Deployment of an SBAS system demonstration in southern Africa

GMV has provided support for SBAS-Africa, a project being primed by the leading satellite-technology firm AVANTI. The project, which began in September 2015, has enabled the deployment of an SBAS demonstrator to show the potential benefits of this technology in southern and eastern Africa.

SBAS improves the positioning accuracy and integrity provided by any Global Navigation Satellite System (GNSS) such as GPS, GLONASS, Galileo and Beidou. SBAS has already been rolled out in the United States (WAAS) and the European Union (EGNOS), with similar initiatives also underway in other countries like India (GAGAN), Japan (MSAS) and Russia (SDCM).

The SBAS-Africa program is co-funded by the United Kingdom Space Agency (UKSA) through its International Partnerships Space Programme (IPSP); its main contractors are GMV, NSL, Pildo Labs and Thales Alenia Space UK; another crucial collaborator is the South African National Space Agency (SANSA). During the project’s initial phase, ending last April, the demo system provided real SBAS signal coverage throughout the whole of South Africa by means of AVANTI’s geostationary satellite ARTEMIS.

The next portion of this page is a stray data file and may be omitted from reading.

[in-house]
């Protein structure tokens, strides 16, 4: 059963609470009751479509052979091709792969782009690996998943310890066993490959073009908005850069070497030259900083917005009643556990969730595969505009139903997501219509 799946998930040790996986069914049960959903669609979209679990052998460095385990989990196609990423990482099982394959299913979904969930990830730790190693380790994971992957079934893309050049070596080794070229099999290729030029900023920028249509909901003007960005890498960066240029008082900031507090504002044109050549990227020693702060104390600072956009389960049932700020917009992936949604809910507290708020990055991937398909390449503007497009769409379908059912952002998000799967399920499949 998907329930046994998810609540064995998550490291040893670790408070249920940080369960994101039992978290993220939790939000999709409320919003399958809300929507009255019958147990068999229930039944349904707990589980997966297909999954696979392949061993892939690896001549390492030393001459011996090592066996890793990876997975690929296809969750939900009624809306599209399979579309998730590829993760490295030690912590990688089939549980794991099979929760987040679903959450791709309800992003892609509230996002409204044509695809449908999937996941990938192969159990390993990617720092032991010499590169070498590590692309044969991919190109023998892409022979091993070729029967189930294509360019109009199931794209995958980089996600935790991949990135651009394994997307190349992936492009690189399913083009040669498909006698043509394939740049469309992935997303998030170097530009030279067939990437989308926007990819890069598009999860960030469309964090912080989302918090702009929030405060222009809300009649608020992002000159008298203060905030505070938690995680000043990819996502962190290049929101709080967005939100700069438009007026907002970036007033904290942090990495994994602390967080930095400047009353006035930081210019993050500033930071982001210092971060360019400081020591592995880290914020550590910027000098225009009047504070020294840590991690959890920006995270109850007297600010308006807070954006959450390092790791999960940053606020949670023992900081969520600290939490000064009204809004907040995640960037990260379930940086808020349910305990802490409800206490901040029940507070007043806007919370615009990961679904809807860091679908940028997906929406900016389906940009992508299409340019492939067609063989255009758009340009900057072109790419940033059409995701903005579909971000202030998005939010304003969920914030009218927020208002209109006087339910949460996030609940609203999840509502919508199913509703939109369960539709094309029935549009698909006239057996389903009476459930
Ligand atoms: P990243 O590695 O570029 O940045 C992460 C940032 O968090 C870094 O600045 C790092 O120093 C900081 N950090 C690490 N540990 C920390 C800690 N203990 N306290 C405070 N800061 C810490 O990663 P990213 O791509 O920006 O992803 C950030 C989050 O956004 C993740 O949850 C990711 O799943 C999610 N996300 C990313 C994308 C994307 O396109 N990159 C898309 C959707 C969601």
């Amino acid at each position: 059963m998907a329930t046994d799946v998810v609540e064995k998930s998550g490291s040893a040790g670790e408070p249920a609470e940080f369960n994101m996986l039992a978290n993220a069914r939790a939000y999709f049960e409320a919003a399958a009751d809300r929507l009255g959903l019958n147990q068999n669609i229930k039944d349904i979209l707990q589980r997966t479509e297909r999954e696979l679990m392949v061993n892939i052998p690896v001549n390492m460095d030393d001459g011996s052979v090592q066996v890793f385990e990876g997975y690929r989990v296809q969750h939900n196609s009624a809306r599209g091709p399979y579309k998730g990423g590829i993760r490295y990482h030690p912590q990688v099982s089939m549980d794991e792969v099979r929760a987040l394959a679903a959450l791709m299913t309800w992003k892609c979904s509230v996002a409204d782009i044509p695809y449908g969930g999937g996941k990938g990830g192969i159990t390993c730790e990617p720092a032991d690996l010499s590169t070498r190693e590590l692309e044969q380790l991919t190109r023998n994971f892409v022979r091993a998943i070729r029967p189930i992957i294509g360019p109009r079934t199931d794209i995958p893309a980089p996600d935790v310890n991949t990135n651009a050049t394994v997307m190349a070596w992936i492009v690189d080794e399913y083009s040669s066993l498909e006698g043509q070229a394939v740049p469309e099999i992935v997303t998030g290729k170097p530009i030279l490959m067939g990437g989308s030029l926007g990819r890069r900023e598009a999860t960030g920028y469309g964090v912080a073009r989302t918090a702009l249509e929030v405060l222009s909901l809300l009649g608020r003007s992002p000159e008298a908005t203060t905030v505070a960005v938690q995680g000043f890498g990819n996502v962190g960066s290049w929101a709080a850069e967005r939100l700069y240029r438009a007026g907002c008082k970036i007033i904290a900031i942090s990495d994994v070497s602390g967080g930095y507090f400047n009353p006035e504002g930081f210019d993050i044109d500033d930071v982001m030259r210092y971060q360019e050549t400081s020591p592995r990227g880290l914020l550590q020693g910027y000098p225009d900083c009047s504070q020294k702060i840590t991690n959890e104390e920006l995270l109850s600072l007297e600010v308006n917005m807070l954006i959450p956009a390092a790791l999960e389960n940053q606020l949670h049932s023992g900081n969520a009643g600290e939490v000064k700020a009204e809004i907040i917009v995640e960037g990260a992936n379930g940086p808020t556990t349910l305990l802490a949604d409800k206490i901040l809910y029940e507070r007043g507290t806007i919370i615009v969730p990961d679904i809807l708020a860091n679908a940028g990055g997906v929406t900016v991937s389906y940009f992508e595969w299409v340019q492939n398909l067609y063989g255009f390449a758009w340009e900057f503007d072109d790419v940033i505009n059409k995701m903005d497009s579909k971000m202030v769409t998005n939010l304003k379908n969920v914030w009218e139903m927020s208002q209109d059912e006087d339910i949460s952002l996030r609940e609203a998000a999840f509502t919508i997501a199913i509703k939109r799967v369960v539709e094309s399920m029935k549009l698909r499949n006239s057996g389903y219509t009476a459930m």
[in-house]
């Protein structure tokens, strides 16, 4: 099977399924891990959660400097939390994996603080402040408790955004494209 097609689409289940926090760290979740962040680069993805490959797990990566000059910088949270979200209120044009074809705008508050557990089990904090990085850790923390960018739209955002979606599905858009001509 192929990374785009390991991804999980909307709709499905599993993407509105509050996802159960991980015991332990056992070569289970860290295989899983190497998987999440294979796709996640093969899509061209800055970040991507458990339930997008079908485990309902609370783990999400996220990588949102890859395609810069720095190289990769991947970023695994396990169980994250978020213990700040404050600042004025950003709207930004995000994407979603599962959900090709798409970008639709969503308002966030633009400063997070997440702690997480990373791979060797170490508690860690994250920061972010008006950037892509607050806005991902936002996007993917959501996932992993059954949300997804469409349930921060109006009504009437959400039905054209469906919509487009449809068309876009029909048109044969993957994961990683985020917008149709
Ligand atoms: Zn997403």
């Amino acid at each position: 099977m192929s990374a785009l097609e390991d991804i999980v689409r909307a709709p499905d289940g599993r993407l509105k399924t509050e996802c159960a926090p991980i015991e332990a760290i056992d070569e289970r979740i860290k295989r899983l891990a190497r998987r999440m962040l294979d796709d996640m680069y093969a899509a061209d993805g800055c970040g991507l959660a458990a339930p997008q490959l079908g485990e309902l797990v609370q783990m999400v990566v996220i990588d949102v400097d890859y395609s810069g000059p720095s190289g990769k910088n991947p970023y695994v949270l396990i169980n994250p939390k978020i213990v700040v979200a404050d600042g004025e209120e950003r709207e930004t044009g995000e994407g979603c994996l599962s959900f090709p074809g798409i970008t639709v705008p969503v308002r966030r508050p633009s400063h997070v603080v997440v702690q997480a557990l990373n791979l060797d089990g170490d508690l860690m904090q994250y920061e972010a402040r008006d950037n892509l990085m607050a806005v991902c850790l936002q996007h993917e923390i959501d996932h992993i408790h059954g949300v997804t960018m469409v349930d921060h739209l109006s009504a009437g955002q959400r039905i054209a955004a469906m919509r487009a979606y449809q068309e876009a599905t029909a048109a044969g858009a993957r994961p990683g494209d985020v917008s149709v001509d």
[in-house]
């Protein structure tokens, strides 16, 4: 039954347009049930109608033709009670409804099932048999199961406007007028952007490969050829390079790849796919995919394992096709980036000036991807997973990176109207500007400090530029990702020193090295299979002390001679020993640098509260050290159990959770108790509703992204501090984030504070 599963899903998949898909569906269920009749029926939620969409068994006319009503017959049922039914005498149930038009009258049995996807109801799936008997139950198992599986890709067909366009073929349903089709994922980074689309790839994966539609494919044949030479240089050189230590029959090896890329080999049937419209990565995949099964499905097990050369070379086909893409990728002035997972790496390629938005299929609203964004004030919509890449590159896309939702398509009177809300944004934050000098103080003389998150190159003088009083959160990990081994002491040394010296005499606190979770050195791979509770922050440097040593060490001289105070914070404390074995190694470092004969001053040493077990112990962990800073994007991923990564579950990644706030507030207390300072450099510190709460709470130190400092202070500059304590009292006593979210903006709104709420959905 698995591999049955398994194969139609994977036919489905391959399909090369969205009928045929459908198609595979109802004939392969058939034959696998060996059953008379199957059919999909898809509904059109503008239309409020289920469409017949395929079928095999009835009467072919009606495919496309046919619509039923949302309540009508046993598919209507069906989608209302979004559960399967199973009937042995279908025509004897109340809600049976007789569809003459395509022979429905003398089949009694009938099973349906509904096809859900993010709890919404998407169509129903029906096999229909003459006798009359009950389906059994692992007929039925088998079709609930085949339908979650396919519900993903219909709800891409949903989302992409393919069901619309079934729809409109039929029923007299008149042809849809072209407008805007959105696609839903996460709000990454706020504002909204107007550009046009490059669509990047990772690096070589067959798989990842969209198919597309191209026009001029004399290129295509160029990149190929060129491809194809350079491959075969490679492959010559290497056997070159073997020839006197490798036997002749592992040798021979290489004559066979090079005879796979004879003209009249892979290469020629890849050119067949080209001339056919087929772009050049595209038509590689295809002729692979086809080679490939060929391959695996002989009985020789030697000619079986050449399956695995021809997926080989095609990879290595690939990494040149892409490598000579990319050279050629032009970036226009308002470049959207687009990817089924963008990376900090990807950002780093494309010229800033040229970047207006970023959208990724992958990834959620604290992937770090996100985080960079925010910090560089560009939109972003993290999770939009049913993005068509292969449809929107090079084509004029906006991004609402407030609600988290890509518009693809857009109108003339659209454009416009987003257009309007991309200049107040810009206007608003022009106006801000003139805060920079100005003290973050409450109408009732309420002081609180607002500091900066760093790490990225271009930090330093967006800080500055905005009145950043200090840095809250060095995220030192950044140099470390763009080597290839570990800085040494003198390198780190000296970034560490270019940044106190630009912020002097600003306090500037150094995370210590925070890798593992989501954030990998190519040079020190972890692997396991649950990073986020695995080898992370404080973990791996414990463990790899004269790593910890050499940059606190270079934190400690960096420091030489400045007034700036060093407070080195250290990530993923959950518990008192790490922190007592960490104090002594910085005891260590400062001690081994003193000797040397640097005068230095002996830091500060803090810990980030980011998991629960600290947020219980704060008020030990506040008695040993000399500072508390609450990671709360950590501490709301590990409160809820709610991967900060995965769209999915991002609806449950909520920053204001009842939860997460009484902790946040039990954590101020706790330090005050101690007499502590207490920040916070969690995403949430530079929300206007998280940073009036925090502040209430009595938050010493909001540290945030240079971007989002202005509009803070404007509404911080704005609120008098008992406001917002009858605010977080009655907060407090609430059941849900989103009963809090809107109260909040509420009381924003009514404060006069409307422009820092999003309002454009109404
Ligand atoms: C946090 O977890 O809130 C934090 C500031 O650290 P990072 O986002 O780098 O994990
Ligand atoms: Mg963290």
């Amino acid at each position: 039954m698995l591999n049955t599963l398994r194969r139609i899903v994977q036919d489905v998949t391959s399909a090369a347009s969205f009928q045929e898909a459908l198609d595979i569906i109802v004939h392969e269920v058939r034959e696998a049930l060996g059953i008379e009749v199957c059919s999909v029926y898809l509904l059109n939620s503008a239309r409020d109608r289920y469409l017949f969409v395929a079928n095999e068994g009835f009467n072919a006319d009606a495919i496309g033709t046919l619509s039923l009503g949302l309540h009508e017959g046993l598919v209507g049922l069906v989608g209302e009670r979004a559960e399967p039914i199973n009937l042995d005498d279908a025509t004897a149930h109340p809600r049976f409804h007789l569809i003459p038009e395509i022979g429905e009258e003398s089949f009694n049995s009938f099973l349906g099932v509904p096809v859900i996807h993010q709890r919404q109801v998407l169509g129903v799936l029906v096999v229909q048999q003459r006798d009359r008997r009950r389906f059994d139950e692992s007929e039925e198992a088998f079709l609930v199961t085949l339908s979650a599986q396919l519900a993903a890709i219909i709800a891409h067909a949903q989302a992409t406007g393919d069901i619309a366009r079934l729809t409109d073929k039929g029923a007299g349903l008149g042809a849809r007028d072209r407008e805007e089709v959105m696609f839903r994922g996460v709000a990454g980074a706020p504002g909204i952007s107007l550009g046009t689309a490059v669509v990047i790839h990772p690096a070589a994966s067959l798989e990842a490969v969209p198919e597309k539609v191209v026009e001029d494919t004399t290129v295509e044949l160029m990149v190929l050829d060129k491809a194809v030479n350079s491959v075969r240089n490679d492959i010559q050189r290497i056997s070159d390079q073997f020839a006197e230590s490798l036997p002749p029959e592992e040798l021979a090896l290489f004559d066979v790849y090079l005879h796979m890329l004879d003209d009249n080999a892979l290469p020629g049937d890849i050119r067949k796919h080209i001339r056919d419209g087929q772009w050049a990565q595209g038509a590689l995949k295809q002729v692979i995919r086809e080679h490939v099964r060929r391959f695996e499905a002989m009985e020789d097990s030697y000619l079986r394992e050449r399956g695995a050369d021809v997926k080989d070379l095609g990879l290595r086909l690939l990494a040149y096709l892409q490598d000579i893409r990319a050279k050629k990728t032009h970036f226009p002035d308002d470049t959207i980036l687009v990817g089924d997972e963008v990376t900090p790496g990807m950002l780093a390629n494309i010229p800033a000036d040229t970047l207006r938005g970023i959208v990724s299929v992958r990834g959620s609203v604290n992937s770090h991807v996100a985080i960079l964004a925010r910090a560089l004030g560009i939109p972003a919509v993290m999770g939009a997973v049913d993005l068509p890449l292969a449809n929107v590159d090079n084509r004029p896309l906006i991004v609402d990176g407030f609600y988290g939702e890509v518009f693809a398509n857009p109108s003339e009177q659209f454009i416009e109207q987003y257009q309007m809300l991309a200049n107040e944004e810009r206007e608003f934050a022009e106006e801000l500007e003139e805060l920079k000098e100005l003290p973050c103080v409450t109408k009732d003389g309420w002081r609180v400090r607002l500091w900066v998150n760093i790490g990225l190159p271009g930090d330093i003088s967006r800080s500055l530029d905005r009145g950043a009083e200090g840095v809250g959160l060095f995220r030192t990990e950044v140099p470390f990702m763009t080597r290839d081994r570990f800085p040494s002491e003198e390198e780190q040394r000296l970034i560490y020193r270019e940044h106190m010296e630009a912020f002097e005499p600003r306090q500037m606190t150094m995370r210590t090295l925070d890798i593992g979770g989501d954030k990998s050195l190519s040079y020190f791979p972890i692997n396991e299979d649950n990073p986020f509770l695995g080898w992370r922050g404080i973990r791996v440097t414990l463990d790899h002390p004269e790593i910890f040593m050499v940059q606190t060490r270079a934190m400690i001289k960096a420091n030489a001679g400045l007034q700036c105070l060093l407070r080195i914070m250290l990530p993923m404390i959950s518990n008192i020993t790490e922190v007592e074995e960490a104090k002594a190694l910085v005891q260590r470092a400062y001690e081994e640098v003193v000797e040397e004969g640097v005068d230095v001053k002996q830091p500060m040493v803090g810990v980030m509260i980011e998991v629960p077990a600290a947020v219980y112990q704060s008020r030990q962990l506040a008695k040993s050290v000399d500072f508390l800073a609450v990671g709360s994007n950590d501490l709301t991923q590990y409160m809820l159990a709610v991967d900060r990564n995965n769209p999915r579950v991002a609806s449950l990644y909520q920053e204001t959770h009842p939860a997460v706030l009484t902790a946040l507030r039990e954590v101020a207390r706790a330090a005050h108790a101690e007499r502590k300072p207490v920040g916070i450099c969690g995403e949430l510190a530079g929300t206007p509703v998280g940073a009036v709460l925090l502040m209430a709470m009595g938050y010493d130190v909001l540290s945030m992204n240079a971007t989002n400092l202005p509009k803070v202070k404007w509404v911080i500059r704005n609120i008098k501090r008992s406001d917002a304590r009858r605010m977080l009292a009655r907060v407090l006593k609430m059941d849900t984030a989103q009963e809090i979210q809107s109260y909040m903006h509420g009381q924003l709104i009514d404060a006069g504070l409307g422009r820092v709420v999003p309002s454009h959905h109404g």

The deployed SBAS demonstrator comprises three main components: firstly, GMV’s in-house processing, correction-generating and integrity-monitoring system magicSBAS, secondly, a network of GNSS monitoring stations deployed throughout the region by NSL, and thirdly the geostationary satellite ARTEMIS, furnished by AVANTI.

Graph 1. Worldwide SBAS Coverage


During November 2015 GMV deployed the magicSBAS system on AVANTI’s facilities at Goonhilly Gateway Earth Station (UK). Once connected to the network of stations deployed in South Africa, magicSBAS generates real time corrections and integrity-monitoring messages for all GPS satellites visible in the region.

Afterwards, in February 2016, GMV was involved in the integration of various subsystems, including a GMV-developed safety monitor, in the ground station of Makarios (Cyprus), from where magicSBAS messages, once transformed into the radiofrequency signal, are sent to the ARTEMIS satellite.

The demonstrator has enabled a series of tests and demos to be carried out for sectors such as air-, sea- and road-transport, agriculture and geomatics. GMV took part in these trials and also in the presentation of the results to the competent South African authorities in the various sectors; this was done in a series of workshops carried out in Cape Town, Pretoria and Johannesburg in April.

Rollout of an SBAS signal in an African country is a feat of special importance in this first demonstration phase, showcasing local authorities and future users the potential benefits of this technology.